Helping those in “need”

Over the past couple of weeks I’ve talked with many of you about the tragedy in Japan.  Like many of you, I have wished there was something I could do to help.  I remember similar conversations just a few years ago in the aftermath of Hurricane Katrina,  I was so moved at that time that I actually volunteered to travel to New Orleans and run an emergency shelter through the Missouri Hospital Association.  I wasn’t “called up” but I would have gladly answered the call had I been. 

In conversations with co-workers, then and now, there is an apparent desire to help.  I believe one of the consequences of working side by side with people who care is just that – they care. 

They care not only about themselves but about the people they share the world with which is the primary reason they are health care workers.  When I say health care workers I don’t just mean the doctors, nurses and other “hands on” caregivers.  I mean those who clean the floors, file the charts and process the bills.  We’re a team, the surgeon can’t work without an instrument and no matter how good the surgeon if someone doesn’t clean and sterilize the instruments the outcome will be bad.  We all work in health care and we are all health care providers – we’re a team.  Just like the janitor at NASA whose job it is to send people to the moon, it’s each of our jobs to save lives every day.  It’s at our core to want to help people.

In reality there’s not much we can do to help the ill and injured in Japan.  We can donate money and we can pray, both very important and both will have an impact, but let’s look at what we can do every day to have an immediate impact on those in “need”.

Number 1:  We can wash our hands.  Hand washing is the number one way to prevent the spread of infection.  Hand washing protects our patients and those we love.

Number 2:  We can take time to listen.  Listening to our patients helps us to better understand their needs and to customize care.  Listening to co-workers helps us to coordinate care and makes for better team work.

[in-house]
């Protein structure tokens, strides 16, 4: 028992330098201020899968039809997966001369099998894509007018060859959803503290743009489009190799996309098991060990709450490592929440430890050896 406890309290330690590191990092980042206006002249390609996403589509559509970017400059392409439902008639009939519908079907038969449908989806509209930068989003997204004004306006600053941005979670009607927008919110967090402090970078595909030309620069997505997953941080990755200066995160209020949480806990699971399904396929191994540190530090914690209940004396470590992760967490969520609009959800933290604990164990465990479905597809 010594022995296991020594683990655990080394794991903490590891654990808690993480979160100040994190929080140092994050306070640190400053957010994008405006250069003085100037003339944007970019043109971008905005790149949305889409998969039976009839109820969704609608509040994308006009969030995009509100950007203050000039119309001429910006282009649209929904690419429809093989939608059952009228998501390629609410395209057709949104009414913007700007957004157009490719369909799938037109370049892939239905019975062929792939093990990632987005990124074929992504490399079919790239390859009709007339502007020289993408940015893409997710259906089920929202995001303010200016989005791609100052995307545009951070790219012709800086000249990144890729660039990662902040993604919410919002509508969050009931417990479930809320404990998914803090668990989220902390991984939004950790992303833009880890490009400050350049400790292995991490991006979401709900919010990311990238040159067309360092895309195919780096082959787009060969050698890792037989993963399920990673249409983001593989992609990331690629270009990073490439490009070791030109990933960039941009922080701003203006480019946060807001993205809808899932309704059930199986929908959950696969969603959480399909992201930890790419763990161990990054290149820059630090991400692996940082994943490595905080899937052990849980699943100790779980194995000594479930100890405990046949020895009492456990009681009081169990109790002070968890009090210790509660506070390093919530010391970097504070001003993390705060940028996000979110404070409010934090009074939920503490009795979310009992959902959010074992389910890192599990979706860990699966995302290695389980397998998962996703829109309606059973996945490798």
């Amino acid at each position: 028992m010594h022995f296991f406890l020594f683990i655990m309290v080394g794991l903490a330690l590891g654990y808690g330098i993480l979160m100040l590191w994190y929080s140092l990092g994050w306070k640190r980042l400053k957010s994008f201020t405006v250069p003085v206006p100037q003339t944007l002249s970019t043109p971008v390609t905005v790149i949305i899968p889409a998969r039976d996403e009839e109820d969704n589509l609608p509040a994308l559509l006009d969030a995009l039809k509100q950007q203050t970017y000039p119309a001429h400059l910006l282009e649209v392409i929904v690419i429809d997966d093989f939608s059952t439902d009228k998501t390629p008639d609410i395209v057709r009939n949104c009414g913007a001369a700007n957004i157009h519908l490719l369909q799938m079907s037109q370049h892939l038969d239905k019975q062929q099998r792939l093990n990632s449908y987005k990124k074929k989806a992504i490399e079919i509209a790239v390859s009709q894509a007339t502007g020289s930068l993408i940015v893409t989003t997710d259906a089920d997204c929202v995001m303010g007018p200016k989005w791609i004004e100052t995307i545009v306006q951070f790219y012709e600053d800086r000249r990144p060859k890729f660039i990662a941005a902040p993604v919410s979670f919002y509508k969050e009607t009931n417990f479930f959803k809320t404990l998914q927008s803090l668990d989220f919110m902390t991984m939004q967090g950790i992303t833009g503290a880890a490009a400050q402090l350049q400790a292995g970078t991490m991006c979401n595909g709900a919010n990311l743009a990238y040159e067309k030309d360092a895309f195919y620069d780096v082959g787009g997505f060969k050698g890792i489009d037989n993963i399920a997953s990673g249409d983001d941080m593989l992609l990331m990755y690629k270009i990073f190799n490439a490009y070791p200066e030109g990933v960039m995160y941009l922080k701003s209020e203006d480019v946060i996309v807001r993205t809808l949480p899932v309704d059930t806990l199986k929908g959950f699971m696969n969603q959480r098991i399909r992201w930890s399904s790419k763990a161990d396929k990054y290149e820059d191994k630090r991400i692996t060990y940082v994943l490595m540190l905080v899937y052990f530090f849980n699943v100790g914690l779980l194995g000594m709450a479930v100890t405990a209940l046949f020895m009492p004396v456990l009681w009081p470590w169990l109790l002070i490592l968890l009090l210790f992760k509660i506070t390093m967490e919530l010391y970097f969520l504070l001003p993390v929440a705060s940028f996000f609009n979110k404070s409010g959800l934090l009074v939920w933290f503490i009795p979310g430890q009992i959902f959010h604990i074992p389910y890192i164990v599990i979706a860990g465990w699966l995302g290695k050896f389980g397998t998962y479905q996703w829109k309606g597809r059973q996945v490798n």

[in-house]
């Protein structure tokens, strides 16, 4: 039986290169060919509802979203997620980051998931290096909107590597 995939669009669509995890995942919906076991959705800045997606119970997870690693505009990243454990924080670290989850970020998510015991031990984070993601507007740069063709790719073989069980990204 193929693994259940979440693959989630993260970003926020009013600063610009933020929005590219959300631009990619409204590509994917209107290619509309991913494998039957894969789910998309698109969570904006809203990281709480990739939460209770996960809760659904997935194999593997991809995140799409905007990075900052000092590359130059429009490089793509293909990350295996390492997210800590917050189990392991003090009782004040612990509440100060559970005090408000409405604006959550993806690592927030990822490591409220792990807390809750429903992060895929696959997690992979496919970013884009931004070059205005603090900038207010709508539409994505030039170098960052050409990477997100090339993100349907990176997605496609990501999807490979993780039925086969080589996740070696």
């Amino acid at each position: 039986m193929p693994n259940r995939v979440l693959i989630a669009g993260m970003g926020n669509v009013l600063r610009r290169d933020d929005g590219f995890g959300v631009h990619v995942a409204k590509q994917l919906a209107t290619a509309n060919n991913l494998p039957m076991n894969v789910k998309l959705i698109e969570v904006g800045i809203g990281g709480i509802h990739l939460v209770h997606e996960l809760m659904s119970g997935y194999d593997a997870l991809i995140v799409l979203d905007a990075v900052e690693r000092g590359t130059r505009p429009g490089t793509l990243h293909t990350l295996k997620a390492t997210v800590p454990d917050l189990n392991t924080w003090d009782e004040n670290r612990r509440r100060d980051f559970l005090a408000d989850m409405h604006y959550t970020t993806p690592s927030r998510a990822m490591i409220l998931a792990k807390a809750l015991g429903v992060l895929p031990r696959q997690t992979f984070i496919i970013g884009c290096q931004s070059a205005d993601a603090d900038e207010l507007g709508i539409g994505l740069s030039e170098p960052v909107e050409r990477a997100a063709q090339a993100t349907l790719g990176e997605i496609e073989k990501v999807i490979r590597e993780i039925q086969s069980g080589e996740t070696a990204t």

Number 3:  We can ask more questions.  Asking questions goes hand in hand with listening, by asking our patients questions we can get a better understanding of their needs.  Asking questions of our co-workers helps us avoid mistakes. 

Number 4:  We can speak up.  We can speak up as advocates for our patients when they are not able to speak for themselves.  We can speak up when we do not agree with our co-workers to avoid a mistake.

Number 5:  We can smile.  We can smile to put our patients at ease.  We can smile to put our co-workers at ease.

Whenever a tragedy strikes it’s at our core to want to help those in need.  Let’s not forget how we can help those who “need” us every day.

About Craig Thompson

I am a young professional with two great sons, and I work in the healthcare setting. I am employed in hospital administration and serve as Chief Executive Officer at Golden Valley Memorial Healthcare in Clinton, Missouri. At GVMH we care for our families, friends and neighbors. We're committed to providing the safest, friendliest and most compassionate care to all we serve.
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One Response to Helping those in “need”

  1. Kristen Bertz says:

    Great blog Craig! You’re correct in saying there’s always something we can do as we “care” for others. Sometimes the simplest task carries the most meaning. Nice work brother 🙂

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